To help you, we’ve created this list of the things really worth remembering:

1. Date of birth.

2. Credit card number/expiration date/four digit code.

3. Name of spouse or significant other.

4. Which local pizza establishment serves the best garlic knots.

5. Cleanup hitter for your hometown baseball team.

6. Company you work for and immediate superior at work.

All other information is fine to forget. Of course, if you’re dead set on trying to retain every last detail you’ve ever absorbed, there are certain mind tricks that can make you seem sharp at parties. Why not start with the names of the hosts and their street address?

We remember enjoying this book a while back.

It’s a great feeling to create more space inside your cranium. So go ahead, enjoy a little memory loss. And remember, you’re all the smarter for it!

*Fillmore was actually the 13th president. Speaking of chief executives, do you know the names of all 46?  (Hint: that’s a trick question.)

**However, remembering that a donkey will sink in quicksand but a mule won’t could very well help save your life one day.

In the past six months, we’ve gone from world leaders saying there was no major threat from Wuhan to a rip-roaring pandemic. We’ve seen medical experts say that only the elderly and the immune-compromised were at risk, to learning of perfectly healthy people dying from the disease. We’ve been told that wearing a mask is unimportant, to wearing a mask is very, very, very important.

Now we’re seeing various governors arbitrarily decide to keep their states open in the face of increased outbreaks (but maybe they’ll close their states in a week or two, depending), while Wall Street shouts that the worst is over as 20 million people remain unemployed.

If ever there was a time to question authority, this is it.

Looking back, mass confusion is not a new phenomenon; it breeds a group of so-called “experts” who take to the airwaves to tell you what to do next.  From politicians to religious leaders, opinion columnists, business gurus, life coaches, self-help authors, movie critics: Here’s a set of professional guidance counselors that outwardly preach the ability to “live your best life” by following their expert tips.  Yet when in their homes with the shades drawn, they are just as confused, foul-mouthed, and imperfect as you are. 

Perhaps more so.  Scratching their backsides, yelling at their kids, sneaking glances at pornography, greedy for more wealth and power — just like everybody! Remember, despite their confident, toothy grins, these “experts” are not their book jacket photos.

So what is the “truth”?* Which facts do we embrace? Or is life just a lucky guess after all?

What they (and you) can learn from current events is to laugh at the human condition, chortle at our constant foibles, and re-think what makes you happy in the first place.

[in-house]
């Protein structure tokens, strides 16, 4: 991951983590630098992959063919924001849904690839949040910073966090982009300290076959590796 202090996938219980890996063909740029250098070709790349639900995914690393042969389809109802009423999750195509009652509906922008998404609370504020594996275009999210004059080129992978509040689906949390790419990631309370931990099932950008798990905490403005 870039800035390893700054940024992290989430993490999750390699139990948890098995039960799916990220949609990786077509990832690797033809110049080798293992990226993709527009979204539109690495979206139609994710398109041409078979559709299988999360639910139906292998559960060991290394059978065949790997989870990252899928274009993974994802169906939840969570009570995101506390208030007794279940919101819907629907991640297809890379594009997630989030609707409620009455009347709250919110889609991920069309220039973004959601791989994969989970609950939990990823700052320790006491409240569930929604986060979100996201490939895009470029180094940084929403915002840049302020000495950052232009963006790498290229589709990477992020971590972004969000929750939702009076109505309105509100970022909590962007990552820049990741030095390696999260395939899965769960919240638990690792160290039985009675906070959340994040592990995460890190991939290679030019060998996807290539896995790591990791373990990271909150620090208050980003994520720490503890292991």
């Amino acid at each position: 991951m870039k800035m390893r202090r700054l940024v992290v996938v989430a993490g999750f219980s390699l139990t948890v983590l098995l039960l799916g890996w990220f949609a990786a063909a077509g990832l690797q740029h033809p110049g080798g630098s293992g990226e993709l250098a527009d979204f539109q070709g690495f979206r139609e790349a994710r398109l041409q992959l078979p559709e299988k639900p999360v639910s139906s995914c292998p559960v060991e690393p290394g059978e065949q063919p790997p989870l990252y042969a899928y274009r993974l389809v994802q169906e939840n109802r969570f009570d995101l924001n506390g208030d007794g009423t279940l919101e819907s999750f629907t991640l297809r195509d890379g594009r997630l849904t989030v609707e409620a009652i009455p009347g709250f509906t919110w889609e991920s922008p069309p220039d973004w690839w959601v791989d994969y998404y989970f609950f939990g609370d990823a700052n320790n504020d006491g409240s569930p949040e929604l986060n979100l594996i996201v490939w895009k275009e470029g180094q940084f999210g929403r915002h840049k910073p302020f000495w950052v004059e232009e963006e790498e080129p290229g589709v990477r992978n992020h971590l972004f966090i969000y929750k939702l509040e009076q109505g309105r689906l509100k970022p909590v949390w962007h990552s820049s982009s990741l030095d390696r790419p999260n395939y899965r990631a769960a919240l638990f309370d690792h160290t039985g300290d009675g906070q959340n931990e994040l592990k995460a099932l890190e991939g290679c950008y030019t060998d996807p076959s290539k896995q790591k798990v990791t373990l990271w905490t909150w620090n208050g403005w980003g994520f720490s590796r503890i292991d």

One way to start? Ignore everything an “expert” says on a cable news show. As Philip Stanhope, the 4th Earl of Chesterfield, put it: “Let it be your maxim through life, to know all you can know yourself, and never to trust implicitly the information of others.”

NOTE: The only advice you should follow is your own personal truth.  With just this secret alone, you are nine times more likely to find it! (Oh, and wear a mask. That should go without saying, but we’re saying it anyway.)

Modern homo sapiens first walked the Earth about 50,000 years ago. Since then, more than 108 billion members of our species have been born. Which means 101 billion have already croaked, kicked the bucket, or bitten the dust.* You will too. Does that scare you? It shouldn’t.

Why do we fear death? Mainly for selfish reasons. “I need more time to finish my masterpiece!” “I’ve never visited Nome or Kiev!” “I was promised a cushy retirement if I played by the rules for 40 years!” “I am an important __________(your professional status here) and the world needs me to continue!”

Except the universe doesn’t care about your family, your goals, your summer trip to the Cape. If it’s time for a flood (or earthquake, or pandemic, or meteor) to hit, then that takes center stage — and you’re reduced to an insignificant carbon-based life form who may not survive.

How curious! How mysterious! How perfect!

The truth is, most of us quarantine ourselves each day from the realities of nature. We’ve been socialized to embrace the sweeter things in life (corn syrup, air conditioning, leather recliners), and shy away from the dark, unruly forces we can’t control.  But that negates a huge part of existence.

That’s why now is a swell time to spend some quality hours embracing the source of your deepest anxiety. Invite it to tea, and offer it a finger sandwich. The more you embrace it as a part of you, and give it respect, the less it will snarl and bite and render you helpless.

Once you and your fear are on speaking terms, you’ll realize that your anxiety may be unfounded. Are you really in mortal danger at this very moment? And if so, what’s wrong with that?

Let’s take a lesson from Mexico’s “Dia de Muertos.” Rather than fearing the reaper, why not joyfully celebrate this natural part of the human cycle, and toast the memories of departed ancestors. May fear take a backseat to fiesta!